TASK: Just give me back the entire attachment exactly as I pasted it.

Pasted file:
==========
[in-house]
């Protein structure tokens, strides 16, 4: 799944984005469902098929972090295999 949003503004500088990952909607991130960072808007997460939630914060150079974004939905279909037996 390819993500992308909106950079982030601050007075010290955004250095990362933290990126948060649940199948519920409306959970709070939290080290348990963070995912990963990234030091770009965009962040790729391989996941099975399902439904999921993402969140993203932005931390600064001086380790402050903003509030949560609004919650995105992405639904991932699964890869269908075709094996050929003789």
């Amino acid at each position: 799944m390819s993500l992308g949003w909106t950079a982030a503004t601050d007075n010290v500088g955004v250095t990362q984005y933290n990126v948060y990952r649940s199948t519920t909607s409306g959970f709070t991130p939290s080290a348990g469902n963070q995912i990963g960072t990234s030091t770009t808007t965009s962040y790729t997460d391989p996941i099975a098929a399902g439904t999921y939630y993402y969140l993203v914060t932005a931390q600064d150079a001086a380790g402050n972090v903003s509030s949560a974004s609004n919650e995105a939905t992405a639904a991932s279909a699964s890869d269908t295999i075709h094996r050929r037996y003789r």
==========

[in-house]
């Protein structure tokens, strides 16, 4: 799944984005469902098929972090295999 949003503004500088990952909607991130960072808007997460939630914060150079974004939905279909037996 390819993500992308909106950079982030601050007075010290955004250095990362933290990126948060649940199948519920409306959970709070939290080290348990963070995912990963990234030091770009965009962040790729391989996941099975399902439904999921993402969140993203932005931390600064001086380790402050903003509030949560609004919650995105992405639904991932699964890869269908075709094996050929003789």
């Amino acid at each position: 799944m390819s993500l992308g949003w909106t950079a982030a503004t601050d007075n010290v500088g955004v250095t990362q984005y933290n990126v948060y990952r649940s199948t519920t909607s409306g959970f709070t991130p939290s080290a348990g469902n963070q995912i990963g960072t990234s030091t770009t808007t965009s962040y790729t997460d391989p996941i099975a098929a399902g439904t999921y939630y993402y969140l993203v914060t932005a931390q600064d150079a001086a380790g402050n972090v903003s509030s949560a974004s609004n919650e995105a939905t992405a639904a991932s279909a699964s890869d269908t295999i075709h094996r050929r037996y003789r």